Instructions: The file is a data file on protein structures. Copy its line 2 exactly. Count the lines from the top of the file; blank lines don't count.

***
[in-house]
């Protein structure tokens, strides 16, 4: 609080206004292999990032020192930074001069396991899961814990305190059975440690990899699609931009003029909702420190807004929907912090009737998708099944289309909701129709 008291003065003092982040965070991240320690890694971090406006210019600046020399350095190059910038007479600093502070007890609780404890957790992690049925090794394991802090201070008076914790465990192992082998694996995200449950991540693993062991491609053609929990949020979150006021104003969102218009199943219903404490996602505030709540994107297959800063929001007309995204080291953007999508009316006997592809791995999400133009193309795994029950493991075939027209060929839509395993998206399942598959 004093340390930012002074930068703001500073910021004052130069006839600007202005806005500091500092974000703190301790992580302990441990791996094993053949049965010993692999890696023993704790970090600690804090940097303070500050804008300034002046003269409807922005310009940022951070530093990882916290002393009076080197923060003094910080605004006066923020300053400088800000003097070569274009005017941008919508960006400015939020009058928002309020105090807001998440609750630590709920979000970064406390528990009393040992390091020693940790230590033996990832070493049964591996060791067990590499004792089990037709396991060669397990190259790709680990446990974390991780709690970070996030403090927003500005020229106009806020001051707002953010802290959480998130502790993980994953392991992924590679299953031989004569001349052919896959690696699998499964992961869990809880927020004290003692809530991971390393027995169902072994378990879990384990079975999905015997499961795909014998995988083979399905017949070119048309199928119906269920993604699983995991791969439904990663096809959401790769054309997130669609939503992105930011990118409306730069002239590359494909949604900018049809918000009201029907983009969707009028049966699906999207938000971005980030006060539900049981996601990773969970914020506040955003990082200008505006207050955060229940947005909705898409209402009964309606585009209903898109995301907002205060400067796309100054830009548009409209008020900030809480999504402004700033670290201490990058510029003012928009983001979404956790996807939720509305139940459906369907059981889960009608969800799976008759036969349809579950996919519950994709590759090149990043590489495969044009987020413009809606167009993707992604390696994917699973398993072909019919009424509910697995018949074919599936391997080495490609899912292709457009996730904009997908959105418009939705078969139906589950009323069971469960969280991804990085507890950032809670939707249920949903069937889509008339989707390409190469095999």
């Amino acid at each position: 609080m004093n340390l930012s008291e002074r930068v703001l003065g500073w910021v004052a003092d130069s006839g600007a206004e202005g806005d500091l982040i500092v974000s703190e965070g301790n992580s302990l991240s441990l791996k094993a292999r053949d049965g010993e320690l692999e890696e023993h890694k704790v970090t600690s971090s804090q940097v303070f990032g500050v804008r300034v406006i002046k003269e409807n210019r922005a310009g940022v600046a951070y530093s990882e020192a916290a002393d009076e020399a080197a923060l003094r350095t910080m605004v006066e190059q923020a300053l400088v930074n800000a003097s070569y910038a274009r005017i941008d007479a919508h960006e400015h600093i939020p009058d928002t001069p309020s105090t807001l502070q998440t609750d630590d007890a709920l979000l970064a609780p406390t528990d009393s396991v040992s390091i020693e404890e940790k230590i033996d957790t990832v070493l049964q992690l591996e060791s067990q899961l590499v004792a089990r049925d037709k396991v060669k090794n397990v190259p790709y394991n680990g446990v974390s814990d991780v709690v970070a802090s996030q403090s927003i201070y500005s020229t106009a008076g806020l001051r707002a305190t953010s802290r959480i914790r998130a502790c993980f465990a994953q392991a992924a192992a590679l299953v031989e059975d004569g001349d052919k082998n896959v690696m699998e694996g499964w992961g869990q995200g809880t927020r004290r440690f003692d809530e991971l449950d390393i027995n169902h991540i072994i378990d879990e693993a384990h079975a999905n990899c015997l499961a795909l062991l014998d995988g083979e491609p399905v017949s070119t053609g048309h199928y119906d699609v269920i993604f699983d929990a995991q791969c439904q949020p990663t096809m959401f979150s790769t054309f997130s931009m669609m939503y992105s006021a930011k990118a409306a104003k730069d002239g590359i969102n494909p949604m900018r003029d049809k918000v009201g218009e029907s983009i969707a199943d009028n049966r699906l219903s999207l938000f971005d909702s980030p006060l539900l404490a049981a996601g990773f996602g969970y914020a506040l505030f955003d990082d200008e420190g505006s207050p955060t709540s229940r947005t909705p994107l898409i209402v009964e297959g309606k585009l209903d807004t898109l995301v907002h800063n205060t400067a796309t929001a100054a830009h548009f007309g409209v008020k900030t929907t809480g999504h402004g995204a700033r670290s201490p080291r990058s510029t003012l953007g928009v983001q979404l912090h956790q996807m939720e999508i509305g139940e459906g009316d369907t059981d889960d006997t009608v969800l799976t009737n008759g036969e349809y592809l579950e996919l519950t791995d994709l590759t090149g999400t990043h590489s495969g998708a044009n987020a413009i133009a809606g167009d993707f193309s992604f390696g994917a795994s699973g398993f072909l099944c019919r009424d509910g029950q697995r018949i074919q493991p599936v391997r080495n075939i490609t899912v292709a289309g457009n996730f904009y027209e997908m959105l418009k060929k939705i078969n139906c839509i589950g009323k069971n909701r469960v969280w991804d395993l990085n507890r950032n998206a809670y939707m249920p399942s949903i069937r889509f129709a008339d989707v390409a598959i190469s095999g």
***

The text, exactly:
């Protein structure tokens, strides 16, 4: 609080206004292999990032020192930074001069396991899961814990305190059975440690990899699609931009003029909702420190807004929907912090009737998708099944289309909701129709 008291003065003092982040965070991240320690890694971090406006210019600046020399350095190059910038007479600093502070007890609780404890957790992690049925090794394991802090201070008076914790465990192992082998694996995200449950991540693993062991491609053609929990949020979150006021104003969102218009199943219903404490996602505030709540994107297959800063929001007309995204080291953007999508009316006997592809791995999400133009193309795994029950493991075939027209060929839509395993998206399942598959 004093340390930012002074930068703001500073910021004052130069006839600007202005806005500091500092974000703190301790992580302990441990791996094993053949049965010993692999890696023993704790970090600690804090940097303070500050804008300034002046003269409807922005310009940022951070530093990882916290002393009076080197923060003094910080605004006066923020300053400088800000003097070569274009005017941008919508960006400015939020009058928002309020105090807001998440609750630590709920979000970064406390528990009393040992390091020693940790230590033996990832070493049964591996060791067990590499004792089990037709396991060669397990190259790709680990446990974390991780709690970070996030403090927003500005020229106009806020001051707002953010802290959480998130502790993980994953392991992924590679299953031989004569001349052919896959690696699998499964992961869990809880927020004290003692809530991971390393027995169902072994378990879990384990079975999905015997499961795909014998995988083979399905017949070119048309199928119906269920993604699983995991791969439904990663096809959401790769054309997130669609939503992105930011990118409306730069002239590359494909949604900018049809918000009201029907983009969707009028049966699906999207938000971005980030006060539900049981996601990773969970914020506040955003990082200008505006207050955060229940947005909705898409209402009964309606585009209903898109995301907002205060400067796309100054830009548009409209008020900030809480999504402004700033670290201490990058510029003012928009983001979404956790996807939720509305139940459906369907059981889960009608969800799976008759036969349809579950996919519950994709590759090149990043590489495969044009987020413009809606167009993707992604390696994917699973398993072909019919009424509910697995018949074919599936391997080495490609899912292709457009996730904009997908959105418009939705078969139906589950009323069971469960969280991804990085507890950032809670939707249920949903069937889509008339989707390409190469095999």